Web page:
Virtual OS development

A cookbook of OS development using Virtual PC on Windows

(C) 2010 A. Tarpai (tarpai76 at gmail)

 

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I enclose all the files (except executables) here. Good luck!

 

 

Virtual OS development

Boot kernel.bin in VPC from virtual floppy

About

Virtual machines

Virtual floppy driver

Ken Katofs VFD 2.1

Making the boot floppy

Writing assembly boot block code

Creating the image file

Open the image file in VFD 2.1

Making kernel.bin

main.c

startup.asm

DJGPP: a gcc and tools port to DOS

Putting it all together

Required pre-install

Step by step

Run another cycle: change main.c

Download

Whatfs next?

Serial I/O with the box

HW Virtual Serial Port by www.HW-group.com

Seting up HW VSP 2.5.10

Troubleshootig Hyper Terminal (HT) with HW VSP

VPC and serial ports

COM1 port settings in our OS

Summary

Cookbook

All together

 

 

 

Boot kernel.bin in VPC from virtual floppy

About

This is a start package if somebody wants to get into os/hardware/game/embedded-development on a bare PC.

 

This is a description about how I used M$ Virtual PC on XP for os development exercises! :) The goal was to set up and configure a development environment using free products, and making it pure virtual, so one doesn't need 2 machines for os dev. It will emulate all hardware devices in software. Also for starting to develop a 32-bit kernel in C using gcc...

 

This is how far this exercise goes: boot and write an "A" with 32-bit C-code in VPC:

 

main()

{

 *(char*)0xb8000='A';

}

 

 

 

Virtual machines

M$ Virtual PC (VPC) is a free virtual machine software, an application that simulates/emulates a whole PC in a window. It can boot from both physical (eg. floppy) or virtual devices (a disk image file: .vhd for hard disk and .vfd for floppy disk*).

 

There are many other free virtual machine (VM) software products: VirtualBox, Bochs, VMware.. I tried a few of them, and ended up using VPC. First, it was very simple to download, install and set up on XP. Second, and the main reason, the graphics hardware it emulates: there is an S3 Trio64 inside and I've been hacking S3 Trio64V+ chips before, learned much about it, knew the register set as I was interested in 2D-accelerated SVGA graphics on real hardware. VPC actually emulates this chip very well on the register level (there are of course differences).

 

These are the setting of our very plain os dev virtual machine, which boots from floppy and emulates COM1 only:

 

 

 

* It's possible to attach a floppy image file directly to VPC, but only by editing the .vmc file. When eg. the image file, floppy.vfd,  is in the same directory:

<floppy id="0">

               <pathname>

                   <absolute type="string" />

                   <relative type="string">floppy.vfd</relative>

               </pathname>

</floppy>

This works fine when the content of the image is manipulated only by VPC.. but here we want to copy a new kernel.bin to the disk each time. So.. we need a tool anyway that can use a floppy image file.. such as VFD 2.1.. but then why not simply mount as A:?

Virtual floppy driver

Boot the PC from floppy requires the least effort to program and this is important in the beginning. Of course VPC can access physical drives but using a virtual floppy drive in software with image files is much-much faster. What we need is a free virtual floppy drive software (which mounts A:), and make this boot disk image.

 

Ken Kato's VFD 2.1

A nice and free floppy drive virtualization tool I used. It can mount an image file as A: that VPC can boot from.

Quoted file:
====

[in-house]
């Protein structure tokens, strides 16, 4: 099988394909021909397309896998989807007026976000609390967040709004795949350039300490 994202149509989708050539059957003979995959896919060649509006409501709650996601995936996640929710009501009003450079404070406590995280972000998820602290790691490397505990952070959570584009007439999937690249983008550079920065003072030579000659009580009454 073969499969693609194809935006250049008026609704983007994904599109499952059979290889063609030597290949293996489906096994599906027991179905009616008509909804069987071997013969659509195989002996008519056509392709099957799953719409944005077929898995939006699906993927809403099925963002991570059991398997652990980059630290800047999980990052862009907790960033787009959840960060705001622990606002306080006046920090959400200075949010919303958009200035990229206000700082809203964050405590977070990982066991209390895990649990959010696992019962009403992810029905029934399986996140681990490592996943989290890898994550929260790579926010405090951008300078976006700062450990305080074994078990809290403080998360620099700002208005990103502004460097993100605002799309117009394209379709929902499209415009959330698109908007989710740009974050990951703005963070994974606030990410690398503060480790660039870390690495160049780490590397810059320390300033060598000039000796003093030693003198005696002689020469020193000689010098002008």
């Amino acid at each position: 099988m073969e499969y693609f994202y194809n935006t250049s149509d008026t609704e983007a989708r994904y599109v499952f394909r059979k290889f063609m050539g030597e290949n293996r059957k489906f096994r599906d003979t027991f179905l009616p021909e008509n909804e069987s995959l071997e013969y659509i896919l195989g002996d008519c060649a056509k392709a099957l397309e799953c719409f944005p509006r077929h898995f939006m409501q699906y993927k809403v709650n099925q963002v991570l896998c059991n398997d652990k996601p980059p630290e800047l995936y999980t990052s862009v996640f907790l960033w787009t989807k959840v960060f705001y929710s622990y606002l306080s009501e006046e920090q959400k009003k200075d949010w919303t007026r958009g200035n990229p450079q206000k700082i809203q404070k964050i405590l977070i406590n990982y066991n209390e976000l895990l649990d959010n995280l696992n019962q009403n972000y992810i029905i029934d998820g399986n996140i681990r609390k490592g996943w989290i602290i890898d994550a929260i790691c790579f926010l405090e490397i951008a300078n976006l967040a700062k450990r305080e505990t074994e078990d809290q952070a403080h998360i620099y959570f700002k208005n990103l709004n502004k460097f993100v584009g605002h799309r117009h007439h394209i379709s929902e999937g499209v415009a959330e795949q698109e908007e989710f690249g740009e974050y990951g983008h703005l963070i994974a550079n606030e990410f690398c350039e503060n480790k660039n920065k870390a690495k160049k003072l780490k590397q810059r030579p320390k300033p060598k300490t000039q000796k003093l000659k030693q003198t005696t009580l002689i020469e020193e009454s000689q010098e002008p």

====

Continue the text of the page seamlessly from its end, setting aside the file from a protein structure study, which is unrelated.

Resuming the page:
Making the boot floppy

The following is to make a floppy image file, but the process is essentially the same for a real boot floppy disk too.

 

Writing assembly boot block code

Booting from floppy is the easiest. BIOS loads the 512 byte boot sector from floppy to address 0000:7C00 and starts executing the code in 16-bit real mode. I don't know more details here, x86 assembly, floppy controller programming, etc. so the code is based on J. Fine's floppy boot sector code - many thanks for that! The code loads a binary file from floppy using BIOS calls to a given address in memory. Enough to start a 32-bit kernel! :) We need:

 

  1. bootblk.asm source code
  2. an assembler: nasm.exe

 

nasm -oboot.blk bootblk.asm

 

This will produce an 512 byte size 16-bit binary x86 code, which has to be copied on the floppy image into the first sector.. and here comes PARTCOPY from J. Fine again, but first lets make the floppy image file itself.

 

Creating the image file

First of all we need a file of the size exactly 1 474 560 bytes (1,44 MB), because the floppy has

  1. 2 sides
  2. 80 tracks
  3. 18 sector per track
  4. 512 bytes per sector

and 2 x 80 x 18 x 512 = 1474560.

 

On ms dos creatfil.exe can be used (part of Windows 2000 Resource kit) from the command prompt:

 

        creatfil.exe floppy.img 1440

 

Open the image file in VFD 2.1

Start vfdwin.exe to open the image file and mount as drive A:

 

 

It can be done from the command prompt too - see later.

 

Making kernel.bin

This file will be the 32-bit binary file, which will be loaded from disk by the boot sector code at absolute linear address 0x100000 (1M). The goal is to write it in C. Note, that the running environment is very primitive, basically nothing. I don't even know yet where the stack is..

main.c

For now the C kernel is 1 line and puts an "A" on the screen. It could be named anything actually, because there is no run-time or loader or such. No argv/argc parameters either! The startup code simply calls _main().

startup.asm

Startup.asm is a one-line assembly module that makes a jump to the externaly defined symbol _main. It exists only because I cannot rely a C compiler to place code at a certain address, and kernel.bin should start at a fix adress.